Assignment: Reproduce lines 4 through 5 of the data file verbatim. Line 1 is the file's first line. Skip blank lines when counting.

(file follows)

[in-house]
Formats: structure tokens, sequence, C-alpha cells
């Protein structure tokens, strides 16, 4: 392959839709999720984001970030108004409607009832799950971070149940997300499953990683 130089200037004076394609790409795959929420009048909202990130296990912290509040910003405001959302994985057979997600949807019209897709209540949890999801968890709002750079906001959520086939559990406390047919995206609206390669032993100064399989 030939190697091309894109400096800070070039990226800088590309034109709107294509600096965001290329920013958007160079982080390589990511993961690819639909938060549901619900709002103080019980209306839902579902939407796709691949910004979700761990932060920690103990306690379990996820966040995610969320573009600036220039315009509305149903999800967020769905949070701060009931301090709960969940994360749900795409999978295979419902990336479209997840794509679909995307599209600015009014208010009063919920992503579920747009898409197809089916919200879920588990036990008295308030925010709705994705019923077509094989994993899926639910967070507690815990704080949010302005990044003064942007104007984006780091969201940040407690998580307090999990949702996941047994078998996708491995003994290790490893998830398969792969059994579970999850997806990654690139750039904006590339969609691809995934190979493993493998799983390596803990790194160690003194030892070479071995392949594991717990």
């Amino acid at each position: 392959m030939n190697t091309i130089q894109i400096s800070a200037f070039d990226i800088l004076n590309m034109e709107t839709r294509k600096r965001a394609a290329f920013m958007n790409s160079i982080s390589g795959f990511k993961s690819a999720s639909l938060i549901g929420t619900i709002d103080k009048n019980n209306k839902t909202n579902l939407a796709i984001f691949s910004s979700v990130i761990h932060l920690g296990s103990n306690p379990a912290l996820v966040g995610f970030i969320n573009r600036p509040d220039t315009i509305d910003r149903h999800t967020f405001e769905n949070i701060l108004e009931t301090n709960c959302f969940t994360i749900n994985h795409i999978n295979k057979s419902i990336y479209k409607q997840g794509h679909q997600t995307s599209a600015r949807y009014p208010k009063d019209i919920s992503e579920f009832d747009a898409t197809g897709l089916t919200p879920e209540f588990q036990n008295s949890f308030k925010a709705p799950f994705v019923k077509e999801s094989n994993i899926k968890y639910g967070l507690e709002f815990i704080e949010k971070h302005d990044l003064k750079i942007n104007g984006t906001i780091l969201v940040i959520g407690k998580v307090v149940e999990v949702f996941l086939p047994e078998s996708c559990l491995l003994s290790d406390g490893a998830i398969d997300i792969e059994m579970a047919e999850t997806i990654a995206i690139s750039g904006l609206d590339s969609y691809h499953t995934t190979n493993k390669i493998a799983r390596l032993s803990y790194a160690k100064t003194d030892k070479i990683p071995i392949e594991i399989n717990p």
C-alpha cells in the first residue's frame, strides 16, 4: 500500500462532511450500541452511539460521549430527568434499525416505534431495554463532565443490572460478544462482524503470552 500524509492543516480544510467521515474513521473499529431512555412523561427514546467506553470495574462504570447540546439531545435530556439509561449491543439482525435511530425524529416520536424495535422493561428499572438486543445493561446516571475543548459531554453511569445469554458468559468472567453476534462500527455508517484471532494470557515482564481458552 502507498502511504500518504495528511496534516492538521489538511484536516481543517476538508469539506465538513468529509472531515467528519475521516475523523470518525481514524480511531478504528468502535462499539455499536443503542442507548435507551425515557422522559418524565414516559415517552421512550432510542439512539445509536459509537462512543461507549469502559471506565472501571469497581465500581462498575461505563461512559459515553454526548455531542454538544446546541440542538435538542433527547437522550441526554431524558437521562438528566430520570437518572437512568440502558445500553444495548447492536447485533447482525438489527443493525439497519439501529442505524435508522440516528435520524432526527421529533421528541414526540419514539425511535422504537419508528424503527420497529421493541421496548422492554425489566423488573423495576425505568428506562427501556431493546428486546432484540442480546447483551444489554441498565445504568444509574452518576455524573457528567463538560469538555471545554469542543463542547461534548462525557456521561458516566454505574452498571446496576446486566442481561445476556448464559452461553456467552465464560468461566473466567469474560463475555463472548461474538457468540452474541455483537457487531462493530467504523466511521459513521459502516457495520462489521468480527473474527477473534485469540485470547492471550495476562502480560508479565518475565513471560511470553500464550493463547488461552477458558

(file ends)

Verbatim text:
């Amino acid at each position: 392959m030939n190697t091309i130089q894109i400096s800070a200037f070039d990226i800088l004076n590309m034109e709107t839709r294509k600096r965001a394609a290329f920013m958007n790409s160079i982080s390589g795959f990511k993961s690819a999720s639909l938060i549901g929420t619900i709002d103080k009048n019980n209306k839902t909202n579902l939407a796709i984001f691949s910004s979700v990130i761990h932060l920690g296990s103990n306690p379990a912290l996820v966040g995610f970030i969320n573009r600036p509040d220039t315009i509305d910003r149903h999800t967020f405001e769905n949070i701060l108004e009931t301090n709960c959302f969940t994360i749900n994985h795409i999978n295979k057979s419902i990336y479209k409607q997840g794509h679909q997600t995307s599209a600015r949807y009014p208010k009063d019209i919920s992503e579920f009832d747009a898409t197809g897709l089916t919200p879920e209540f588990q036990n008295s949890f308030k925010a709705p799950f994705v019923k077509e999801s094989n994993i899926k968890y639910g967070l507690e709002f815990i704080e949010k971070h302005d990044l003064k750079i942007n104007g984006t906001i780091l969201v940040i959520g407690k998580v307090v149940e999990v949702f996941l086939p047994e078998s996708c559990l491995l003994s290790d406390g490893a998830i398969d997300i792969e059994m579970a047919e999850t997806i990654a995206i690139s750039g904006l609206d590339s969609y691809h499953t995934t190979n493993k390669i493998a799983r390596l032993s803990y790194a160690k100064t003194d030892k070479i990683p071995i392949e594991i399989n717990p």
C-alpha cells in the first residue's frame, strides 16, 4: 500500500462532511450500541452511539460521549430527568434499525416505534431495554463532565443490572460478544462482524503470552 500524509492543516480544510467521515474513521473499529431512555412523561427514546467506553470495574462504570447540546439531545435530556439509561449491543439482525435511530425524529416520536424495535422493561428499572438486543445493561446516571475543548459531554453511569445469554458468559468472567453476534462500527455508517484471532494470557515482564481458552 502507498502511504500518504495528511496534516492538521489538511484536516481543517476538508469539506465538513468529509472531515467528519475521516475523523470518525481514524480511531478504528468502535462499539455499536443503542442507548435507551425515557422522559418524565414516559415517552421512550432510542439512539445509536459509537462512543461507549469502559471506565472501571469497581465500581462498575461505563461512559459515553454526548455531542454538544446546541440542538435538542433527547437522550441526554431524558437521562438528566430520570437518572437512568440502558445500553444495548447492536447485533447482525438489527443493525439497519439501529442505524435508522440516528435520524432526527421529533421528541414526540419514539425511535422504537419508528424503527420497529421493541421496548422492554425489566423488573423495576425505568428506562427501556431493546428486546432484540442480546447483551444489554441498565445504568444509574452518576455524573457528567463538560469538555471545554469542543463542547461534548462525557456521561458516566454505574452498571446496576446486566442481561445476556448464559452461553456467552465464560468461566473466567469474560463475555463472548461474538457468540452474541455483537457487531462493530467504523466511521459513521459502516457495520462489521468480527473474527477473534485469540485470547492471550495476562502480560508479565518475565513471560511470553500464550493463547488461552477458558